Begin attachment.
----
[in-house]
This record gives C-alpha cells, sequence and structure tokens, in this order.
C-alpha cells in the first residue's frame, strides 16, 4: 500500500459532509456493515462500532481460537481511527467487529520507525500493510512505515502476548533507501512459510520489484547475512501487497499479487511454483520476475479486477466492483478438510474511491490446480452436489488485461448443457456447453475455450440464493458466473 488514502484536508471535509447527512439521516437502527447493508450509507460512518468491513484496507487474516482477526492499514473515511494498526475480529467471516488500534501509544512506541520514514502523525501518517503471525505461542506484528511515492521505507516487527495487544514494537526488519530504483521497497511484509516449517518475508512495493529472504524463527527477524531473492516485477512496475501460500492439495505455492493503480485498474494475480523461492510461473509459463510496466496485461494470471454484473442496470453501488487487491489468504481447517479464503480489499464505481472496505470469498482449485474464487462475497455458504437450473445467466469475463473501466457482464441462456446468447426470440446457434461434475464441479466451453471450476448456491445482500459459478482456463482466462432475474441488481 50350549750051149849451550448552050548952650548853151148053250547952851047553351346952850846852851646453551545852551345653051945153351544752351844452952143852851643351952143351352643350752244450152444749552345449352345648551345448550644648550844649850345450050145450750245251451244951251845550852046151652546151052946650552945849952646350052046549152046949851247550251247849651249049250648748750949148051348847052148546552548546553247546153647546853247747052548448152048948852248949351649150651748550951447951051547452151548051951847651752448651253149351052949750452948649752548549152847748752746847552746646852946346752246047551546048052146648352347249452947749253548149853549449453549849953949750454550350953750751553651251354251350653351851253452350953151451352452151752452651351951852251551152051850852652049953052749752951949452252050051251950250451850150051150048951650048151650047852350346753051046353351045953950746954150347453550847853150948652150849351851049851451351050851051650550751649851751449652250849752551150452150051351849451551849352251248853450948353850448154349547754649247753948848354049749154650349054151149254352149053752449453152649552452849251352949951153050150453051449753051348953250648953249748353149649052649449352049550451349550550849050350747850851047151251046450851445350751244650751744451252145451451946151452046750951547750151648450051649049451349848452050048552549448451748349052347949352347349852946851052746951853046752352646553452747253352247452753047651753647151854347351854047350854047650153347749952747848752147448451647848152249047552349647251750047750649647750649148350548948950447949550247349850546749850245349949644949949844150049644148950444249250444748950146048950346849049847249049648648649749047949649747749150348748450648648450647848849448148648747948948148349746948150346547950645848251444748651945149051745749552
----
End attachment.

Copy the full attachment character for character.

[in-house]
This record gives C-alpha cells, sequence and structure tokens, in this order.
C-alpha cells in the first residue's frame, strides 16, 4: 500500500459532509456493515462500532481460537481511527467487529520507525500493510512505515502476548533507501512459510520489484547475512501487497499479487511454483520476475479486477466492483478438510474511491490446480452436489488485461448443457456447453475455450440464493458466473 488514502484536508471535509447527512439521516437502527447493508450509507460512518468491513484496507487474516482477526492499514473515511494498526475480529467471516488500534501509544512506541520514514502523525501518517503471525505461542506484528511515492521505507516487527495487544514494537526488519530504483521497497511484509516449517518475508512495493529472504524463527527477524531473492516485477512496475501460500492439495505455492493503480485498474494475480523461492510461473509459463510496466496485461494470471454484473442496470453501488487487491489468504481447517479464503480489499464505481472496505470469498482449485474464487462475497455458504437450473445467466469475463473501466457482464441462456446468447426470440446457434461434475464441479466451453471450476448456491445482500459459478482456463482466462432475474441488481 50350549750051149849451550448552050548952650548853151148053250547952851047553351346952850846852851646453551545852551345653051945153351544752351844452952143852851643351952143351352643350752244450152444749552345449352345648551345448550644648550844649850345450050145450750245251451244951251845550852046151652546151052946650552945849952646350052046549152046949851247550251247849651249049250648748750949148051348847052148546552548546553247546153647546853247747052548448152048948852248949351649150651748550951447951051547452151548051951847651752448651253149351052949750452948649752548549152847748752746847552746646852946346752246047551546048052146648352347249452947749253548149853549449453549849953949750454550350953750751553651251354251350653351851253452350953151451352452151752452651351951852251551152051850852652049953052749752951949452252050051251950250451850150051150048951650048151650047852350346753051046353351045953950746954150347453550847853150948652150849351851049851451351050851051650550751649851751449652250849752551150452150051351849451551849352251248853450948353850448154349547754649247753948848354049749154650349054151149254352149053752449453152649552452849251352949951153050150453051449753051348953250648953249748353149649052649449352049550451349550550849050350747850851047151251046450851445350751244650751744451252145451451946151452046750951547750151648450051649049451349848452050048552549448451748349052347949352347349852946851052746951853046752352646553452747253352247452753047651753647151854347351854047350854047650153347749952747848752147448451647848152249047552349647251750047750649647750649148350548948950447949550247349850546749850245349949644949949844150049644148950444249250444748950146048950346849049847249049648648649749047949649747749150348748450648648450647848849448148648747948948148349746948150346547950645848251444748651945149051745749552